Concepts – Identical by…Descent, State, Population and Chance

In genetic genealogy, what does it mean when someone says they are “identical by” sometime…and what are those various somethings?

In autosomal DNA, where your DNA on chromosomes 1-22 (and sometimes X) is compared to other people for matches of a size that indicates a genealogical relationship, you can actually match people in different ways, for different reasons.

But first, let’s make one thing perfectly clear. There is only one way to obtain your autosomal DNA – and that’s through your parents, 50% from each parent.  However, how much of their (and your) ancestor’s DNA you receive is not necessarily half of what they received from that ancestor.

If you receive ANY DNA from that ancestor, it MUST BE through your parents. There is no other way to inherit DNA.


No. Other. Way.

If you would like to read the Concepts article about inheritance and matching, click here. If you don’t understand autosomal DNA inheritance and matching concepts, you won’t be able to understand the rest of this article.

Identical by Descent (IBD)

When you match someone because you share DNA from a common ancestor, that is called Identical by Descent, or IBD. That’s what you want.  That’s a good thing, genealogically speaking.

Let’s take a look at how an IBD segment of DNA works. In the graphic below, the strand location is in the first column.  The next two pink columns are the two strands that your mother carries, one from her Mom and one from her Dad – and the values in each location from each parent.  Columns 4 and 5 are the two blue strands of DNA carried by your Dad, one from his Mom and one from his Dad.  The final two columns are what you inherited from both your mother and your father.  In this case, we made it easy and you simply inherited one of each of their strands entirely.  Yes, that does happen in some cases for a particular chromosome segment, but not all of the time.  Conceptually, for this example, it doesn’t matter.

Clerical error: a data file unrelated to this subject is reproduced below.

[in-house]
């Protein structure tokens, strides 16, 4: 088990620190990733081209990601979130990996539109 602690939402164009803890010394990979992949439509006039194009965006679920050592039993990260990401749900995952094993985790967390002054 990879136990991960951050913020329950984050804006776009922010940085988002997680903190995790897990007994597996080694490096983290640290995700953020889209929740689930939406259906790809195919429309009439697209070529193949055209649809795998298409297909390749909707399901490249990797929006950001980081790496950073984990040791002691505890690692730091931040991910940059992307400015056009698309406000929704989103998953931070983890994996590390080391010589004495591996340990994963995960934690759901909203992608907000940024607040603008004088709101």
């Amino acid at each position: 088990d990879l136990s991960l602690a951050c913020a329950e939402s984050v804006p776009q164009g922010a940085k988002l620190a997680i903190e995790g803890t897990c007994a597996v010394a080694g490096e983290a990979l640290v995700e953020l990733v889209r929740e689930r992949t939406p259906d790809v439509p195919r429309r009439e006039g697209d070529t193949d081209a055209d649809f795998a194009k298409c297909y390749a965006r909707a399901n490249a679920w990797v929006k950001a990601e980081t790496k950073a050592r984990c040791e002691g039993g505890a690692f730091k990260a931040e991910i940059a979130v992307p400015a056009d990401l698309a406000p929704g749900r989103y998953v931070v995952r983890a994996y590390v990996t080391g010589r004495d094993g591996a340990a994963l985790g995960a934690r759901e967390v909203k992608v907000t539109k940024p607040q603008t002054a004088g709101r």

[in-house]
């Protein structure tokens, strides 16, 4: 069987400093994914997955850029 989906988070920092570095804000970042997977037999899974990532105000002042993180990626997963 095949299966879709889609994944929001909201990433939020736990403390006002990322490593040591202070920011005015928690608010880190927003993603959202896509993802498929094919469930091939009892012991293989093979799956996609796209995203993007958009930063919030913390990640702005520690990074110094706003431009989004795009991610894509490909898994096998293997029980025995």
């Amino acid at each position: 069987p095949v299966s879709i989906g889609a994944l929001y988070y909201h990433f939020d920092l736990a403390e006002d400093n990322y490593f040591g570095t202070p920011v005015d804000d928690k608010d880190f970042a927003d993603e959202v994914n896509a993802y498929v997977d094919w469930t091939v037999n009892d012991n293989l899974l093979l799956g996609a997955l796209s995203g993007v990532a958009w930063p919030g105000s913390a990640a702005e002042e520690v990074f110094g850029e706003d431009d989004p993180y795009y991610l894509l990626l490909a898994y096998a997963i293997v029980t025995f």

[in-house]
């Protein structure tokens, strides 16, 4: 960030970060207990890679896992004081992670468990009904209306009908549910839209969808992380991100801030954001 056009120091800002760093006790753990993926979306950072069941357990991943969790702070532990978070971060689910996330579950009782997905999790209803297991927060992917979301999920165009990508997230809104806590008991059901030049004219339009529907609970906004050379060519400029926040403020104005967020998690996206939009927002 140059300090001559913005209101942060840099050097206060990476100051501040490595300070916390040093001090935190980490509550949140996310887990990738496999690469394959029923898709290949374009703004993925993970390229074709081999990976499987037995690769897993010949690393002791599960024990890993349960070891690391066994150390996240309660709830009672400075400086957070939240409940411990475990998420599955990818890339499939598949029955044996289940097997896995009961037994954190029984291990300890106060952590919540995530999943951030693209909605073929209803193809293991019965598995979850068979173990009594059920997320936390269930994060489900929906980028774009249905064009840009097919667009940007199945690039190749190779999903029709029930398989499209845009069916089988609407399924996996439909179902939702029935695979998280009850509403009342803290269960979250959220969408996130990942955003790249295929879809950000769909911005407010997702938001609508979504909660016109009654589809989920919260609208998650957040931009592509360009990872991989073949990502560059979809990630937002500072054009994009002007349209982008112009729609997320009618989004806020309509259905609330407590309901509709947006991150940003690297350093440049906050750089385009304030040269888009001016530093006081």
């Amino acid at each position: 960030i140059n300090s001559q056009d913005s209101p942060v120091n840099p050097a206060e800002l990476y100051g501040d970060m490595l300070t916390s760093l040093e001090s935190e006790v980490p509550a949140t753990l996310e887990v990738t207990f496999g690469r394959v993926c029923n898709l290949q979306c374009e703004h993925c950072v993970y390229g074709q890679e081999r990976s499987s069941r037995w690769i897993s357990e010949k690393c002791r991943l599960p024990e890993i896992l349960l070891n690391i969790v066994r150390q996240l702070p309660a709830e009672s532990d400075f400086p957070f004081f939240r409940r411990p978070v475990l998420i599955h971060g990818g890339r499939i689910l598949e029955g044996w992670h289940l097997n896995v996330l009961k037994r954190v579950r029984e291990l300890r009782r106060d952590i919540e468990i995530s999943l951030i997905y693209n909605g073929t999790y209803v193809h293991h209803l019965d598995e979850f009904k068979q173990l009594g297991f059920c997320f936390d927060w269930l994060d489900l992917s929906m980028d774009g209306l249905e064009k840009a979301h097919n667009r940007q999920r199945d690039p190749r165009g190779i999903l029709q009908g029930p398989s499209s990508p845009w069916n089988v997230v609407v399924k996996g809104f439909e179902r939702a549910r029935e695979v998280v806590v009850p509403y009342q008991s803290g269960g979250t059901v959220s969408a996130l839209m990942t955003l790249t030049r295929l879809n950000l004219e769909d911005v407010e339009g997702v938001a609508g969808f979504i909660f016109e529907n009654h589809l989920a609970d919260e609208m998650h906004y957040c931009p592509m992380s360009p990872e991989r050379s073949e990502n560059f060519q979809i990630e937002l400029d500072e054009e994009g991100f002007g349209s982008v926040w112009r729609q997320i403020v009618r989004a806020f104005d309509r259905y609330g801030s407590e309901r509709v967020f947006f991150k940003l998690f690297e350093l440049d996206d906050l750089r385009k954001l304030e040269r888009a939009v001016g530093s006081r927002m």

Identical 1

Your Inheritance

In this example, you inherited strand 1 from your Mom, all As and strand 2 from Dad, all Gs. Your match, shown in the graphic below, matches you on all As, so also matches your mother.  This phenomenon is called parental phasing, which means we know it’s a legitimate match because the person matches both you and one of your parents.

For purposes of this conceptual discussion you must match on all 10 locations for this to be considered a matching segment. So in this case, your matching threshold is “10 locations.”

Identical 2

Your Match Matches You and Your Mother’s DNA – Identical by Descent

Now, understand that while I’ve shown “You” with your strands color coded so you can see who you received which pieces of DNA from – that’s not how your DNA really looks. There is no color coding in nature.  I’ve added color coding to make understanding these concepts easier.

This is how you and your parents DNA really look:

Identical 3

Notice that in your parents, their parent’s strands are mixed back and forth, so you really can’t tell which DNA came from whom.  It’s the same for you too.

What the matching software has to do is to look for a common letter between you and your match.

So, at location 1, you inherited an A and a G from your parents. Your match has an A and a T, so you and your match share a common A.  If you look at all of your matches locations, they share a common A with you on all of those locations.  It just so happens you received that A from your mother – but without your Mom to compare to – you have no way to know which parent that particular DNA value came from.  So, the best matching software can do is to tell you that indeed, you do match – on 10 locations in a row – so this is considered a match and will be reported as such on your match list.